Perhaps you would prefer glamping? Mindjerribah Camping on Stradbroke Island has tents decorated with designer flair.
Homewares at Starfish Studio. Photo: Kerry Heaney
8. Market browsing
On selected Sunday mornings, browse the Point Lookout Markets beside the Bowls Club on Dickson Way, Point Lookout.
There are several shops to check out in Mulumba (Point Lookout). Noreen’s Seaside Shop has a great collection of the sort of relaxed island wear that you’ll also enjoy wearing during hot summer months. I saw many tempting things here. Just around the corner, Seascape is a collective featuring local artists with both paintings and jewellery.
Look out for Fever where they also serve coffee along with their clothing and Starfish Studio. The original prints at Starfish Studio have been turned into a wide range of homewares by owner/designer Jess. Who would of thought that Stradbroke Island would be a great place to shop when you are looking for a casual beach look?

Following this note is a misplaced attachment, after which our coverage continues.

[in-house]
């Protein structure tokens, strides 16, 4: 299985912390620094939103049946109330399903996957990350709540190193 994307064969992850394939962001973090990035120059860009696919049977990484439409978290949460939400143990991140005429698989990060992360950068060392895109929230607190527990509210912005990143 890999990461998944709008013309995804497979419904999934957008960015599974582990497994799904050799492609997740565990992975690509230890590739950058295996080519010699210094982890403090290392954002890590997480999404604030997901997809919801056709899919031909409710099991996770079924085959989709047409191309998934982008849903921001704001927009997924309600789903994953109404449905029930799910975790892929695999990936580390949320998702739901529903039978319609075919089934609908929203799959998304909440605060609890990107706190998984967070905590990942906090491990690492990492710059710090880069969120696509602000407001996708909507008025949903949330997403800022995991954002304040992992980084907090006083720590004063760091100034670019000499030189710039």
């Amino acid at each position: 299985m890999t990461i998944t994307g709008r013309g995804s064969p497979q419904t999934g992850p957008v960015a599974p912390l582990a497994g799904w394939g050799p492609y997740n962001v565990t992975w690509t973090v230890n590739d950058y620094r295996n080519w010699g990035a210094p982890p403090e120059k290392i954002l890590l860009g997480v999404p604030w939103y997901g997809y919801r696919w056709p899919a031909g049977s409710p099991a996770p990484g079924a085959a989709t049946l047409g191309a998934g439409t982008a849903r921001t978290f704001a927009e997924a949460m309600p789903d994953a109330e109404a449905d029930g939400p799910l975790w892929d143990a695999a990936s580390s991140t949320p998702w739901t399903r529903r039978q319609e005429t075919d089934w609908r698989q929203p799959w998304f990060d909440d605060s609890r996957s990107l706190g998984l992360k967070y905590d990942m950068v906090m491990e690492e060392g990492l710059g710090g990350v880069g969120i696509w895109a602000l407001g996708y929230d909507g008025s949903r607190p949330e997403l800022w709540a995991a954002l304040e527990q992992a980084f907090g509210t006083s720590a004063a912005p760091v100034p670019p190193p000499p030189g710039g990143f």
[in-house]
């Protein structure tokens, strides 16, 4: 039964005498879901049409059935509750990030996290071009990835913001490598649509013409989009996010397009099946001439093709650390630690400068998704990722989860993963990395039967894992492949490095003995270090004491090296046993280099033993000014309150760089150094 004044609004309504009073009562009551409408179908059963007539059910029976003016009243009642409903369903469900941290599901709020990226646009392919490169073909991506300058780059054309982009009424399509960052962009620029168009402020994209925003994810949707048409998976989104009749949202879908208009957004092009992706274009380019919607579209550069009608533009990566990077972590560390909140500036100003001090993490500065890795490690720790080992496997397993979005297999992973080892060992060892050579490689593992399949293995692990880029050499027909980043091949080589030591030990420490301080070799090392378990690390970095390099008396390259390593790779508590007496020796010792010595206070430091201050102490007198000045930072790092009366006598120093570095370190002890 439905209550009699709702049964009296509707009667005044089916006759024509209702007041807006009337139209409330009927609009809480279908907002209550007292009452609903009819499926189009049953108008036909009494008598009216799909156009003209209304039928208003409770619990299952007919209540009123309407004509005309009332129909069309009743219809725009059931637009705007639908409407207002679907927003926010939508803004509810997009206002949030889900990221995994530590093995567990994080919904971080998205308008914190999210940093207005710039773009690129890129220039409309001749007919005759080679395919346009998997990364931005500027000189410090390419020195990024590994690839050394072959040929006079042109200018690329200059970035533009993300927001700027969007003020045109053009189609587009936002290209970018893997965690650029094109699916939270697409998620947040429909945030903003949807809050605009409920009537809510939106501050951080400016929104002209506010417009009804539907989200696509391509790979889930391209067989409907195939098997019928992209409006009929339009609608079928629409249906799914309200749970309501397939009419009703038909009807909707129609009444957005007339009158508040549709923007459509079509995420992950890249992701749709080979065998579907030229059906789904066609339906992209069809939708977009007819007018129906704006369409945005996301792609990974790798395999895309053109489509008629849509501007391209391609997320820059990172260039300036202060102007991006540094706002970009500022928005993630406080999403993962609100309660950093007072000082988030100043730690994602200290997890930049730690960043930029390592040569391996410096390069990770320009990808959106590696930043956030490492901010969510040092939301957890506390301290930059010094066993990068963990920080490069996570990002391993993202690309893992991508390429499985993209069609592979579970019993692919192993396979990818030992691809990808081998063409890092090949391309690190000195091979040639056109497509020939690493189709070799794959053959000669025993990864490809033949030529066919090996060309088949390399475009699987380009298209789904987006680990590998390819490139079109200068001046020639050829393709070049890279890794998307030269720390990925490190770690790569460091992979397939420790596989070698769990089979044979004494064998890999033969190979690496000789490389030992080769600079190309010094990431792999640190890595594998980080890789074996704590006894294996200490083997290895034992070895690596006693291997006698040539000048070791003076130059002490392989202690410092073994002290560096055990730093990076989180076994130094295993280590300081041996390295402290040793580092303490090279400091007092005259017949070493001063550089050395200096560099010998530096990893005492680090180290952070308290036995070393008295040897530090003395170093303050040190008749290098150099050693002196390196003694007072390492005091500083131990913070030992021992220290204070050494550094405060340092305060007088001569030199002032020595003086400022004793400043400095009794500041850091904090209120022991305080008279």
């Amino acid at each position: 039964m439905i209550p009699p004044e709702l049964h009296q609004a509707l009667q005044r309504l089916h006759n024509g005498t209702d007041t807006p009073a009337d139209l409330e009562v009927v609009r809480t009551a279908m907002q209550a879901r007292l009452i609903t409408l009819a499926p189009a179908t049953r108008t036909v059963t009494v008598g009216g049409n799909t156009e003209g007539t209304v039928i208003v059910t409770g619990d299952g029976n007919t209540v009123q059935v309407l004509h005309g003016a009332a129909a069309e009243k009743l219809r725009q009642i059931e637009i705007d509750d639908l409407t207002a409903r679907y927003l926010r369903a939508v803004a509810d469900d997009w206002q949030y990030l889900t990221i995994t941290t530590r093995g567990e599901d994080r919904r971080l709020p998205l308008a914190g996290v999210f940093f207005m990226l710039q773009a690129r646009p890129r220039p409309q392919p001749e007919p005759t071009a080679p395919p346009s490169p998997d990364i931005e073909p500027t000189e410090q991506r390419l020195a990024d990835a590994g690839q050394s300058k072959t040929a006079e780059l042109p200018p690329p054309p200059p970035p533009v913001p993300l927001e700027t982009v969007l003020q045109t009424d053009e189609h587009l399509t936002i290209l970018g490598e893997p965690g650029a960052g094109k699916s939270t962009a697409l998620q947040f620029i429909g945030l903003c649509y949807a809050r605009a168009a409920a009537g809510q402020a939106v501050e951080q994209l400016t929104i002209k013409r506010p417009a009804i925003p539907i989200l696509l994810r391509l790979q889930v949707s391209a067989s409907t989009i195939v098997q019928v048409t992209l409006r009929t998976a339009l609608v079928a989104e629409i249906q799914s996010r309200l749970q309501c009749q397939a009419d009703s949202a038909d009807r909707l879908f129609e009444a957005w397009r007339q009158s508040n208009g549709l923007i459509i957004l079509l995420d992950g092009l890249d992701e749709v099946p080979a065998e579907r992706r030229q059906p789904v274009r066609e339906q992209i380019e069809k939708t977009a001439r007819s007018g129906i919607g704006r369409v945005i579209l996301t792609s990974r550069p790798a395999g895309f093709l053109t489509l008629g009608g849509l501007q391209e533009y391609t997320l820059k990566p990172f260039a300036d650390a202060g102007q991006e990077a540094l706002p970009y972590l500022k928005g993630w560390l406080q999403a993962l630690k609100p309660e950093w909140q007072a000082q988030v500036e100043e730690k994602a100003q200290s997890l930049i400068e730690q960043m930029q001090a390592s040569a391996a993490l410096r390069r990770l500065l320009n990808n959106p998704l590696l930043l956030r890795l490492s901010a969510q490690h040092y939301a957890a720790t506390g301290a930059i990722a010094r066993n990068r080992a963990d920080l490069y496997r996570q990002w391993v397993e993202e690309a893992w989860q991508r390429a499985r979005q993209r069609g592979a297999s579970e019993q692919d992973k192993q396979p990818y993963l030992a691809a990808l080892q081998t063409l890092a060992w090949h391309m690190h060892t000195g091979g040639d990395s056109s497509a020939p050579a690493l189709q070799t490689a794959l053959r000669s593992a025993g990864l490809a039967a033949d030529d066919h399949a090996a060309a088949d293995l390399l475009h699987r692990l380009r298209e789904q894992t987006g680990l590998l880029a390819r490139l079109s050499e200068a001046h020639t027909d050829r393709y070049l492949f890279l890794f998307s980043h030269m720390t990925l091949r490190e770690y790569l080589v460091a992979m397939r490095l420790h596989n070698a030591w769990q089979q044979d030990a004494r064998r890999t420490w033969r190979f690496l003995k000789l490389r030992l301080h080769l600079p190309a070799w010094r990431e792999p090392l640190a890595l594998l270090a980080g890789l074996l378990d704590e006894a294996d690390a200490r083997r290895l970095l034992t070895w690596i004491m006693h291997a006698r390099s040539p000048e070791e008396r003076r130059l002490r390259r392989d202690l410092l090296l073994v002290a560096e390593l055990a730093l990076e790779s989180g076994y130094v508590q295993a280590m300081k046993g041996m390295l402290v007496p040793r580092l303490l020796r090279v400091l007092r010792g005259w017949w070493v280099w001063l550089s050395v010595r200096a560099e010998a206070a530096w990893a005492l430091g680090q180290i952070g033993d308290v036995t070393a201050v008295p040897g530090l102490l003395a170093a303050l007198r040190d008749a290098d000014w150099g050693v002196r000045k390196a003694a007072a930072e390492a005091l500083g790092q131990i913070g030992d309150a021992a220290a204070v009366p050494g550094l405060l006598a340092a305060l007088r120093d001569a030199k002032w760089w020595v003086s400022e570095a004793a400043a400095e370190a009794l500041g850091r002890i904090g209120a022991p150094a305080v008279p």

Perhaps my favourite spot is Linen Caravan. This shop is filled with goodies that you will want to bring home and serves good coffee and cake.
9. Go for a walk
Make sure you do the Point Lookout Gorge Walk which leaves from just opposite the shops where you’ll also find great fish and chips at Col Battersby’s Fishes Café. Eat in or takeaway for a picnic under the she-oaks on the spectacular headland overlooking Frenchman’s Beach.
10. Visit the Amazing Shop
It truly is amazing what you will see inside this shop and on the grounds. You will find in Dunwich on the main street. It is hard to miss because of the array of statues out the front. Wander in and be prepared to be amazed.
How to get there:
There are several ways to get to the island. If you want to take your car try Stradbroke Ferries (Vehicle Ferry/Water Taxi), which leaves from Toondah Harbour, Cleveland.
Travelling on foot? The Straddie Flyer / Gold Cats (Water Taxi) is a good option.
For more information visit Stradbroke Island
For another island experience, try this joy flight over Fraser Island.